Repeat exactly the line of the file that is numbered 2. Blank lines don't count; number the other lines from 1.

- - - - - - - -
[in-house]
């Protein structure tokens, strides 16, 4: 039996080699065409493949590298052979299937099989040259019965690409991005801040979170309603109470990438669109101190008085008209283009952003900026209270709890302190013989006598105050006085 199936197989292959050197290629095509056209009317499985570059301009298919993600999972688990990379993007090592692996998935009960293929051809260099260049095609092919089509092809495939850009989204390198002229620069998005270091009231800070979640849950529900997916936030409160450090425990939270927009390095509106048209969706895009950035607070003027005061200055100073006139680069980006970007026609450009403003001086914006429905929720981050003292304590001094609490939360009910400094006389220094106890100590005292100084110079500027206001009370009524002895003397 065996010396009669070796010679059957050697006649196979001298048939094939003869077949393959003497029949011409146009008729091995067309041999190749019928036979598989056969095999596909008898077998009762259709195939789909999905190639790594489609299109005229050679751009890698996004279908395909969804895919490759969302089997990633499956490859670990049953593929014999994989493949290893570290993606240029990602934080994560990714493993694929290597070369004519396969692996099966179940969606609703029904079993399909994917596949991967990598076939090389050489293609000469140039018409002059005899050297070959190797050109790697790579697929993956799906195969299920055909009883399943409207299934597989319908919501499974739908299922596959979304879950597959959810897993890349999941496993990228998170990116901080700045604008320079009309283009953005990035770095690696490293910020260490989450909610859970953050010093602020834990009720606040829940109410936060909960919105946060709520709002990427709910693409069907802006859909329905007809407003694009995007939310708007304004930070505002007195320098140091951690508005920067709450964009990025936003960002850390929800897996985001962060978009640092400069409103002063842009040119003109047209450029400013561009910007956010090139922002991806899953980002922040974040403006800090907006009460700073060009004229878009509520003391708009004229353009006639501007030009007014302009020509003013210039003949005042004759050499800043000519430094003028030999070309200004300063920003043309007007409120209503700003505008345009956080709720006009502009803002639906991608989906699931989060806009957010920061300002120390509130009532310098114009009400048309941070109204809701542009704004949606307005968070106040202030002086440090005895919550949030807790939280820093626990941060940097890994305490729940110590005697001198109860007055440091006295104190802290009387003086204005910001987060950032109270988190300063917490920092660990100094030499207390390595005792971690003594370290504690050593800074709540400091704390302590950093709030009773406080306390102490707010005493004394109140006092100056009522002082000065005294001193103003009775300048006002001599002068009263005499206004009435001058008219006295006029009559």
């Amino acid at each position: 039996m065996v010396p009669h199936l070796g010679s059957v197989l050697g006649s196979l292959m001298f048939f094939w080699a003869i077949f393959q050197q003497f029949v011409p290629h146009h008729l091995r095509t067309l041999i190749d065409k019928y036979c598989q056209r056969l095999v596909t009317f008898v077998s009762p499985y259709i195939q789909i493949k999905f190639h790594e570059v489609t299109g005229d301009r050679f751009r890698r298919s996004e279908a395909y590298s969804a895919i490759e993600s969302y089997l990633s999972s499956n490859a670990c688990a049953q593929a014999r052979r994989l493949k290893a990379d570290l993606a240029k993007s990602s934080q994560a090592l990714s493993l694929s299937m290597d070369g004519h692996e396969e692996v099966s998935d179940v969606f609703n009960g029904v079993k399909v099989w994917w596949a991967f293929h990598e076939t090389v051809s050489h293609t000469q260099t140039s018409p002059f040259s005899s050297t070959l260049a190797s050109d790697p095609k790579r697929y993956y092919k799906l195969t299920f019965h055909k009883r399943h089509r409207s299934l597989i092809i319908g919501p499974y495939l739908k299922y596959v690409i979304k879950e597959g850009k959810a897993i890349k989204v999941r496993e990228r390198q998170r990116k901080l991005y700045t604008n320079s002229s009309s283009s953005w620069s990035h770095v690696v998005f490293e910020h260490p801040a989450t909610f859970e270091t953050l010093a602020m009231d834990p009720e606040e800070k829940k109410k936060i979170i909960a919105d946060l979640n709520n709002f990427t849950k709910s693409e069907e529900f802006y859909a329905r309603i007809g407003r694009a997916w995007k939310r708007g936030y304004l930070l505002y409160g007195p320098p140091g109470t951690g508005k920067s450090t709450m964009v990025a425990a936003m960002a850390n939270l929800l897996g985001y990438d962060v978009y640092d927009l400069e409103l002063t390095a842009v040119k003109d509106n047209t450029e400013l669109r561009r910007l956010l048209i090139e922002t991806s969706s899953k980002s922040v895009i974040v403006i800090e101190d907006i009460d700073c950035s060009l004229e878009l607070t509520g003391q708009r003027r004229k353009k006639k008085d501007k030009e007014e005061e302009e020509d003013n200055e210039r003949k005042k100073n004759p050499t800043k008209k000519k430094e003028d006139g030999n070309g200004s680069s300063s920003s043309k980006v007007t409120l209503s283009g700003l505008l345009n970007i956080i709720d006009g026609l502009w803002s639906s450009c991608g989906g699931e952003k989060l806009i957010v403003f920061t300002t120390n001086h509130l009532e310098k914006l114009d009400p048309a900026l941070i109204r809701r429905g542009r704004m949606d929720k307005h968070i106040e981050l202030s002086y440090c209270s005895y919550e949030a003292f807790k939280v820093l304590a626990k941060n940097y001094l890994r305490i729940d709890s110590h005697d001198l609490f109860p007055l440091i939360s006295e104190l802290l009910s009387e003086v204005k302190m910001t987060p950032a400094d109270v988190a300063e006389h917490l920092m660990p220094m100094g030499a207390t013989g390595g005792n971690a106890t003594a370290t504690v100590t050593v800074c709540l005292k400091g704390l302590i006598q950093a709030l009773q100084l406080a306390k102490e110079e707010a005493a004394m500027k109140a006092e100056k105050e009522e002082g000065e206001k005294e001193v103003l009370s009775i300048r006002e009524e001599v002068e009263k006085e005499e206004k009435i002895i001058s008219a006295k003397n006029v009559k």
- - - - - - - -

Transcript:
């Protein structure tokens, strides 16, 4: 039996080699065409493949590298052979299937099989040259019965690409991005801040979170309603109470990438669109101190008085008209283009952003900026209270709890302190013989006598105050006085 199936197989292959050197290629095509056209009317499985570059301009298919993600999972688990990379993007090592692996998935009960293929051809260099260049095609092919089509092809495939850009989204390198002229620069998005270091009231800070979640849950529900997916936030409160450090425990939270927009390095509106048209969706895009950035607070003027005061200055100073006139680069980006970007026609450009403003001086914006429905929720981050003292304590001094609490939360009910400094006389220094106890100590005292100084110079500027206001009370009524002895003397 065996010396009669070796010679059957050697006649196979001298048939094939003869077949393959003497029949011409146009008729091995067309041999190749019928036979598989056969095999596909008898077998009762259709195939789909999905190639790594489609299109005229050679751009890698996004279908395909969804895919490759969302089997990633499956490859670990049953593929014999994989493949290893570290993606240029990602934080994560990714493993694929290597070369004519396969692996099966179940969606609703029904079993399909994917596949991967990598076939090389050489293609000469140039018409002059005899050297070959190797050109790697790579697929993956799906195969299920055909009883399943409207299934597989319908919501499974739908299922596959979304879950597959959810897993890349999941496993990228998170990116901080700045604008320079009309283009953005990035770095690696490293910020260490989450909610859970953050010093602020834990009720606040829940109410936060909960919105946060709520709002990427709910693409069907802006859909329905007809407003694009995007939310708007304004930070505002007195320098140091951690508005920067709450964009990025936003960002850390929800897996985001962060978009640092400069409103002063842009040119003109047209450029400013561009910007956010090139922002991806899953980002922040974040403006800090907006009460700073060009004229878009509520003391708009004229353009006639501007030009007014302009020509003013210039003949005042004759050499800043000519430094003028030999070309200004300063920003043309007007409120209503700003505008345009956080709720006009502009803002639906991608989906699931989060806009957010920061300002120390509130009532310098114009009400048309941070109204809701542009704004949606307005968070106040202030002086440090005895919550949030807790939280820093626990941060940097890994305490729940110590005697001198109860007055440091006295104190802290009387003086204005910001987060950032109270988190300063917490920092660990100094030499207390390595005792971690003594370290504690050593800074709540400091704390302590950093709030009773406080306390102490707010005493004394109140006092100056009522002082000065005294001193103003009775300048006002001599002068009263005499206004009435001058008219006295006029009559």